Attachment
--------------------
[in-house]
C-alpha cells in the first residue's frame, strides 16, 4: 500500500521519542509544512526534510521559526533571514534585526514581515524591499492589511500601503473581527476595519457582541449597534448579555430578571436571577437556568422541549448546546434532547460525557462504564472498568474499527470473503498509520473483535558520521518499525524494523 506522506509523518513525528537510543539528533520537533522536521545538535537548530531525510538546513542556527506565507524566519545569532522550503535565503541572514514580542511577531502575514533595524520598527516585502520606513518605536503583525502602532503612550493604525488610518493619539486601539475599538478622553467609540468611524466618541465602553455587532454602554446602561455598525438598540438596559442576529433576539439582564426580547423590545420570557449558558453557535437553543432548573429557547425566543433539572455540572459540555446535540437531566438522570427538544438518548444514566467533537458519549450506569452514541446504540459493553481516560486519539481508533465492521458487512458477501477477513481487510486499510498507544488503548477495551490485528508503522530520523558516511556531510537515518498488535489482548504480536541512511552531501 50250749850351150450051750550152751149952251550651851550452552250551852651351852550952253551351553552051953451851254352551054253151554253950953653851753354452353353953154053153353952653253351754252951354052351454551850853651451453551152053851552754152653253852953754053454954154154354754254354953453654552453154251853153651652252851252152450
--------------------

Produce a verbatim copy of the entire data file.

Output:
[in-house]
C-alpha cells in the first residue's frame, strides 16, 4: 500500500521519542509544512526534510521559526533571514534585526514581515524591499492589511500601503473581527476595519457582541449597534448579555430578571436571577437556568422541549448546546434532547460525557462504564472498568474499527470473503498509520473483535558520521518499525524494523 506522506509523518513525528537510543539528533520537533522536521545538535537548530531525510538546513542556527506565507524566519545569532522550503535565503541572514514580542511577531502575514533595524520598527516585502520606513518605536503583525502602532503612550493604525488610518493619539486601539475599538478622553467609540468611524466618541465602553455587532454602554446602561455598525438598540438596559442576529433576539439582564426580547423590545420570557449558558453557535437553543432548573429557547425566543433539572455540572459540555446535540437531566438522570427538544438518548444514566467533537458519549450506569452514541446504540459493553481516560486519539481508533465492521458487512458477501477477513481487510486499510498507544488503548477495551490485528508503522530520523558516511556531510537515518498488535489482548504480536541512511552531501 50250749850351150450051750550152751149952251550651851550452552250551852651351852550952253551351553552051953451851254352551054253151554253950953653851753354452353353953154053153353952653253351754252951354052351454551850853651451453551152053851552754152653253852953754053454954154154354754254354953453654552453154251853153651652252851252152450